Porterville Mayor Ron Irish, who also attended the unveiling of the project, said Setton’s actions are important at a time when businesses are being lured away from California.

“You don’t invest that amount of money and leave,” he said, noting that the plant employs a number of Porterville residents at a range of wages. “In the environment we have in the state of California, it’s an understatement to say that what they did in terms of contributing to growth and independence is important.”

Installing a solar power project helps processors “to pass on savings and provide more value to their growers,” said, Nader Yarpezeshkan, director of sales and marketing for Cenergy, which has offices in San Diego and Merced.

In addition to the Setton installation, Cenergy has done many commercial agricultural projects in the Central Valley, as well as some “solar farming” industrial projects for utility companies.

Yarpezeshkan said 90 percent of Cenergy’s solar projects on the commercial side are agricultural, ranging from solar for pumping to cooling and to processing agricultural products.

“It’s a hedge on inflating energy costs,” he said. For a pistachio processor, for example, use of solar energy is a way to enable it to play “a global game” and be more sustainable in that world market.

Yarpezeshkan said the installation at Setton is the equivalent of planting 400 acres of pine forest annually.

He said it’s no surprise that agricultural users are turning to companies like his. He pointed to statistics from the California Energy Commission in 2009 that said that pumping water, refrigeration, processing and other farm-related uses amounted to 75 percent of all electricity consumed in the Central Valley.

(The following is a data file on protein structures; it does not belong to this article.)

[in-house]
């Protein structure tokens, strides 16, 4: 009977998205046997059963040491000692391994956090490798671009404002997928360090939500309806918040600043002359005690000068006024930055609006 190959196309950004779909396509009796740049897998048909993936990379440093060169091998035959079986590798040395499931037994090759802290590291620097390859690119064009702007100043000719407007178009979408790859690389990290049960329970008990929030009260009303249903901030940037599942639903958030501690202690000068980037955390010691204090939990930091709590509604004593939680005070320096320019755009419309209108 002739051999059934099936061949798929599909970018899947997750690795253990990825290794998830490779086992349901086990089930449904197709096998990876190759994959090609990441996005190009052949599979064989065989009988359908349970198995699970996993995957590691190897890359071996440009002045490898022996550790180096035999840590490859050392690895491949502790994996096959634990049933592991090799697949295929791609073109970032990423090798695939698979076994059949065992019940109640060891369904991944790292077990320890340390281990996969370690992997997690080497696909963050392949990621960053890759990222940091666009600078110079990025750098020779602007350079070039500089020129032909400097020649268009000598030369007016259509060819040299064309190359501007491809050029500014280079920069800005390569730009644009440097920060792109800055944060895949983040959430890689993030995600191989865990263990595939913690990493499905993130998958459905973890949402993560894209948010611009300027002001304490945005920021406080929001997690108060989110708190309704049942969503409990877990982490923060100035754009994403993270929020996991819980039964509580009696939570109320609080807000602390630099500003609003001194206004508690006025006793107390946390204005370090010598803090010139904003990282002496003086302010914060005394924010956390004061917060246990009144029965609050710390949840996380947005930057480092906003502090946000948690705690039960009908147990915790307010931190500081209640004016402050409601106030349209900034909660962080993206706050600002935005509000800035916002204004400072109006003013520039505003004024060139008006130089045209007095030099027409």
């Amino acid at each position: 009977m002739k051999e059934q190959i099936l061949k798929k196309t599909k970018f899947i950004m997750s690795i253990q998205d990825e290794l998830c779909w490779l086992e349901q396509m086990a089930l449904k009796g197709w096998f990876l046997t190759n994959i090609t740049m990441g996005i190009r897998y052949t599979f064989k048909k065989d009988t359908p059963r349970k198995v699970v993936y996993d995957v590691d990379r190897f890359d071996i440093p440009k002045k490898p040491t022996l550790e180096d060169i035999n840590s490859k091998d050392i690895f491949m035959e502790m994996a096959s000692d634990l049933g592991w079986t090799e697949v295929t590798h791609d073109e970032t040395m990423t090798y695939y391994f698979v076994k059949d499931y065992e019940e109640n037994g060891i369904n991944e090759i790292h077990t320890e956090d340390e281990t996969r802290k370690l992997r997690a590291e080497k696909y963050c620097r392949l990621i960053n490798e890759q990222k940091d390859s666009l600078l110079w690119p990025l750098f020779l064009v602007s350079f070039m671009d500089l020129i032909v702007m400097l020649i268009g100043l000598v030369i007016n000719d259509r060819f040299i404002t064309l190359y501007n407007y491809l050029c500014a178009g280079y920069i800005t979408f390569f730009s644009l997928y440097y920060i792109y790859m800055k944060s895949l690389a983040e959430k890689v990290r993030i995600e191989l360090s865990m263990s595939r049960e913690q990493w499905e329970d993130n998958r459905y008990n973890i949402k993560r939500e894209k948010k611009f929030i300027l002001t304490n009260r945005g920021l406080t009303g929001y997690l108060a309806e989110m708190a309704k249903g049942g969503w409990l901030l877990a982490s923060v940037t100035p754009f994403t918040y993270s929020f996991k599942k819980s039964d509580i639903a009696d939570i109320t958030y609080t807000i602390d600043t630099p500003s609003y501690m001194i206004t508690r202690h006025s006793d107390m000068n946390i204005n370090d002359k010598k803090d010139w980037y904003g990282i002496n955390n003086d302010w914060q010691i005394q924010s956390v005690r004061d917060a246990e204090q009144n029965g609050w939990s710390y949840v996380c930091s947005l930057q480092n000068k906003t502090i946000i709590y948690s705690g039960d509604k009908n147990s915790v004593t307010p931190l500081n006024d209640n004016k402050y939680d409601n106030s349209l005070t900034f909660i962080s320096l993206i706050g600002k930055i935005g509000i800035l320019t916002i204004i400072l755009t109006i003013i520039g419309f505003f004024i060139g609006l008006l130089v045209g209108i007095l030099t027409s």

Jeff Gibbons, grower relations manager for Setton, said pistachio processors that have turned to solar include the nation’s four largest, all in California: Paramount, Setton, Nichols and Primex.

Gibbons said the installation at Setton was “seamless” and is a major boost for reduced energy cost. “And it produces energy right here, taking pressure off the grid,” he said. “It produces power where the need is.”

Gibbons said the weather was favorable this year for pistachio production in California, which leads the nation at about 98.5 percent of the crop. He said, for example, there was not the problem of spiking temperatures soaring above 100 degrees during much of the harvest.

Richard Matoian, executive director of American Pistachio Growers (formerly Western Pistachio Growers), said sizes were larger this year and a cool spring contributed to that. He added that insect damage was low and quality appears good.

Last year was marked by a record crop of 528 million pounds, and this year the total is expected to be a bit over 450 million pounds. Pistachios are an alternate bearing crop.

Grower field prices for last year’s crop, while variable, set records at around $2.50 per pound. This year, prices are in the $2.10 range.

For the first time, Matoian said, the U.S. Department of Agriculture has made a significant purchase of the nut, 6 million pounds for its nutrition programs. Exports remain strong at about 63 percent of the crop.